New Delhi: While hearing in Ayodhya case continued in Supreme Court on Tuesday, the advocate for Ram Lalla Virajman told the apex court that the disputed structure was put in place either on the ruins of the temple or by pulling down the temple. (Also read: ‘Court Should Not go Beyond Faith to See Rationality,’ Says Advocate)
The advocate, CS Vaidyanathan, added that pillar bases found by Archaeological Survey of India establish the existence of a huge structure at the site of Babri Masjid and other evidence reveal that it was a Hindu religious structure.
The submissions were made during the eighth day hearing in the case before a bench headed by Chief Justice Ranjan Gogoi. Vaidyanathan was referring to other archaeological evidence to substantiate the claim that the disputed area indeed had a temple.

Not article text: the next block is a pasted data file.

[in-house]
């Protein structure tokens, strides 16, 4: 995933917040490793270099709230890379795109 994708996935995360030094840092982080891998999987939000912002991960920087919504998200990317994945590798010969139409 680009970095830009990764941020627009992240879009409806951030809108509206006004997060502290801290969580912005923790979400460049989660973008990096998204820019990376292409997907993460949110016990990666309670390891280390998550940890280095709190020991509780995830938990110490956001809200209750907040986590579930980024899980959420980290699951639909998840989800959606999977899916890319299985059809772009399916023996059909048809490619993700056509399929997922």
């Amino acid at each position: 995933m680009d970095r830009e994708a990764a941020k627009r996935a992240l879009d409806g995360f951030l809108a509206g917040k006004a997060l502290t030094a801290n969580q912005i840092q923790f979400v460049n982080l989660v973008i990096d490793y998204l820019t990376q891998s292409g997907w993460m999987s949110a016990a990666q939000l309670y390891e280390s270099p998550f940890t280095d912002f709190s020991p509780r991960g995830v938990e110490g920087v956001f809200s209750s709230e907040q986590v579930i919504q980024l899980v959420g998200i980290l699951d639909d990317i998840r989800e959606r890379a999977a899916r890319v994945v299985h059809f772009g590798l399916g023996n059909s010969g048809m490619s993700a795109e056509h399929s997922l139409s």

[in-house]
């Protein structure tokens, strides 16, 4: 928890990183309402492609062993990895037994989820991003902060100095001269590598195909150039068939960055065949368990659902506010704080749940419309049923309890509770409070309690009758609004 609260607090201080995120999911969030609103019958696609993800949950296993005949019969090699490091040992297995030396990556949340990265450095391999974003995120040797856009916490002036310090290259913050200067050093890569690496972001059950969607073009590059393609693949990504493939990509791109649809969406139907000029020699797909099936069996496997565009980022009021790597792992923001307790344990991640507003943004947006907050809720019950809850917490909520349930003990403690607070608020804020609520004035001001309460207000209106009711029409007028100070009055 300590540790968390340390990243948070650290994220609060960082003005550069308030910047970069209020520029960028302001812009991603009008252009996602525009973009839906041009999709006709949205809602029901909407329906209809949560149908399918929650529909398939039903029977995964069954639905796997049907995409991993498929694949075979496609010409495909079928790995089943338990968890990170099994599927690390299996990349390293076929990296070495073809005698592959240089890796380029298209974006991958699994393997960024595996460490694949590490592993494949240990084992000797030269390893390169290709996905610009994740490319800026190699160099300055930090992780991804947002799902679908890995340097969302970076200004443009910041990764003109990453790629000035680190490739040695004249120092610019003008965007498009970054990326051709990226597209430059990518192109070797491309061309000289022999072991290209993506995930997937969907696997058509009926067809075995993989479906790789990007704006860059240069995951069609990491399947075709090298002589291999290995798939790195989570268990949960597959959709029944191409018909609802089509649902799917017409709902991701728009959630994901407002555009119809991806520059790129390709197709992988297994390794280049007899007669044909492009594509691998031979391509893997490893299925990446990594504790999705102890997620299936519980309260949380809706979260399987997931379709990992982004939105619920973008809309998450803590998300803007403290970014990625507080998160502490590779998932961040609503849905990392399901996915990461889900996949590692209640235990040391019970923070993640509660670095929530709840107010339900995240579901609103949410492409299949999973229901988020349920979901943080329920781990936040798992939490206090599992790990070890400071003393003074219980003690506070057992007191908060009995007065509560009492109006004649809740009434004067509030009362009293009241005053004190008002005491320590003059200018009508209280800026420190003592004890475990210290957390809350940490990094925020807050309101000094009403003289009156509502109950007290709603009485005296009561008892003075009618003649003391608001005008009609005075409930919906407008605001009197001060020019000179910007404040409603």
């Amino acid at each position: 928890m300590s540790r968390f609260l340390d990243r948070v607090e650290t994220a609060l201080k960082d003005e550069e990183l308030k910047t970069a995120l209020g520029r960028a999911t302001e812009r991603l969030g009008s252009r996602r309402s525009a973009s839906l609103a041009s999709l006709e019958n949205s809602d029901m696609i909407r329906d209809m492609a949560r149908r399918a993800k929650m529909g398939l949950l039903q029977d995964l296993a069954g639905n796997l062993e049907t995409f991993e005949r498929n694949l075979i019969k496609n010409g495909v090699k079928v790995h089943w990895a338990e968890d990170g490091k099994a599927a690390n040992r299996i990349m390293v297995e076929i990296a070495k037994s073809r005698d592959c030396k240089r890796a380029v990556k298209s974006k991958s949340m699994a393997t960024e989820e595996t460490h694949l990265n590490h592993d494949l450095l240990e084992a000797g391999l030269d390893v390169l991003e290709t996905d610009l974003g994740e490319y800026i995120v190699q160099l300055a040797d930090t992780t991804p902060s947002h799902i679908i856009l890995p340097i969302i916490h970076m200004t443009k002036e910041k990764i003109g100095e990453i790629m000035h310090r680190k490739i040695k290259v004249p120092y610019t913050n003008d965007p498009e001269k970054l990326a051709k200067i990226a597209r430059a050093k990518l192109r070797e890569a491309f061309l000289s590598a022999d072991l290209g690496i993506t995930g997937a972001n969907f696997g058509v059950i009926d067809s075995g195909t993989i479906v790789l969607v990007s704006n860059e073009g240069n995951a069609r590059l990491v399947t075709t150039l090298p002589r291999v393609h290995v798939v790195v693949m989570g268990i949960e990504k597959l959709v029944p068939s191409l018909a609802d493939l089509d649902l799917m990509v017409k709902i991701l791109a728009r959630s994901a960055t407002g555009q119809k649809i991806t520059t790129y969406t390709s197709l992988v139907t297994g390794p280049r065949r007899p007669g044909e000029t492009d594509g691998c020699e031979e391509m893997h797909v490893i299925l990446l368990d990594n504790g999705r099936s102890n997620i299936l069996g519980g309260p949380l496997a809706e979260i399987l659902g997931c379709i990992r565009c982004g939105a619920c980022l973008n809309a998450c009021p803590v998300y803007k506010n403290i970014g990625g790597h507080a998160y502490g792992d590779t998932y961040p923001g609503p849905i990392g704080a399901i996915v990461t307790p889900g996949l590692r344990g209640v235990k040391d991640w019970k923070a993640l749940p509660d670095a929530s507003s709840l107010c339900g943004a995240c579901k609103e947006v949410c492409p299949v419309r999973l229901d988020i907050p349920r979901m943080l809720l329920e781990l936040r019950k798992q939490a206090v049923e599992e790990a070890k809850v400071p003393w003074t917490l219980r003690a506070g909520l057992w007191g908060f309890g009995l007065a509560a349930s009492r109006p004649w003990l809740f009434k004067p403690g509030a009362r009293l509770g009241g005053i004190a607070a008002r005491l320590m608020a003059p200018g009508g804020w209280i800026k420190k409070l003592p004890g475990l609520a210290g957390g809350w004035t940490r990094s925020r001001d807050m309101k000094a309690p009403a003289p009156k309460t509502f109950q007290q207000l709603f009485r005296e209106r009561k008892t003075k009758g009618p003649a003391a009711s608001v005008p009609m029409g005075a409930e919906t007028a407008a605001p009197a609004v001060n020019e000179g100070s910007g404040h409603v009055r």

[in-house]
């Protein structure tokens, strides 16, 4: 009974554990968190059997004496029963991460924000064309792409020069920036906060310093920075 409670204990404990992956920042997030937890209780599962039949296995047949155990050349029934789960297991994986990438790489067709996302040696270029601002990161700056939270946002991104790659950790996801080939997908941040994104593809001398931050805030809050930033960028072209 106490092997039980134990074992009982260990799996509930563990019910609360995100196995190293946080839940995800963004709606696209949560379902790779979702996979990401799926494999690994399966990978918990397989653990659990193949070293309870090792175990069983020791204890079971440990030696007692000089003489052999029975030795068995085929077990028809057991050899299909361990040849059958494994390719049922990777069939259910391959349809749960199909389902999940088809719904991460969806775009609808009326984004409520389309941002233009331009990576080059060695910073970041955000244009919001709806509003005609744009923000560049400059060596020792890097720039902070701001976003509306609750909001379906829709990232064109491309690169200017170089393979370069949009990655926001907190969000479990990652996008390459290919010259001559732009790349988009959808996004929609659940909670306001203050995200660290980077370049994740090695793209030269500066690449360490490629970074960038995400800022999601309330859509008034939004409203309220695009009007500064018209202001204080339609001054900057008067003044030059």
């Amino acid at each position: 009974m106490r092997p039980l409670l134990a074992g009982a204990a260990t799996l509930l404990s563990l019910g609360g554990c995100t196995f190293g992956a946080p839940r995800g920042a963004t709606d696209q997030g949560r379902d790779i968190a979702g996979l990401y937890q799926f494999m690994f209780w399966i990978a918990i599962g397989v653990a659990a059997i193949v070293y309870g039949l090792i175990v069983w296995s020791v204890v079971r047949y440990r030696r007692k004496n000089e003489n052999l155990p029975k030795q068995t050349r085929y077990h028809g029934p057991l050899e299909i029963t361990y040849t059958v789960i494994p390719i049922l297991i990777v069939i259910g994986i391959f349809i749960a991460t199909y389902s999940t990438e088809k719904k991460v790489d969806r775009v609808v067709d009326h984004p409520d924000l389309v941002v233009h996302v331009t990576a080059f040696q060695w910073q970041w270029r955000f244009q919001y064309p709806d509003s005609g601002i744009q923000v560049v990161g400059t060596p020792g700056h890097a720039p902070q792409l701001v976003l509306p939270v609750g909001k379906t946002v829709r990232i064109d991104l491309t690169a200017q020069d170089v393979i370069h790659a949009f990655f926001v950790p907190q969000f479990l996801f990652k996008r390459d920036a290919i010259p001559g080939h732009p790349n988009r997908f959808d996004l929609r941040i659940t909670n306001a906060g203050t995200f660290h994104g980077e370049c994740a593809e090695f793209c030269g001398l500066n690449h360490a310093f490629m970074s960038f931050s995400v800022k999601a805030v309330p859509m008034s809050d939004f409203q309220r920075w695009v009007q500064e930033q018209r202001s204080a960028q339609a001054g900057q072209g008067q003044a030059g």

The bench hearing the case also comprises justices SA Bobde, DY Chandrachud, Ashok Bhushan and SA Nazeer.
The daily hearing could not be held on Monday as Justice Bobde was not available.
Last week on Friday, Vaidyanathan had advanced his arguments by placing the findings of the report submitted by the ASI to the Allahabad High Court. He had argued that a public space used for worshipping Hindu gods existed at the disputed site and it dated back to the 2nd century BC.
He also told the court that nothing of the Muslim faith was excavated at the site. He said that a mosque was built on the ruins of a temple. A total of 14 appeals have been filed in the top court challenging the 2010 Allahabad High Court judgement in the four civil suits on the 2.77 acre disputed land.
This land was divided equally among the three parties — the Sunni Waqf Board, the Nirmohi Akhara and ‘Ram Lalla Virajman’. The Babri Masjid was demolished on December 6, 1992, in Ayodhya.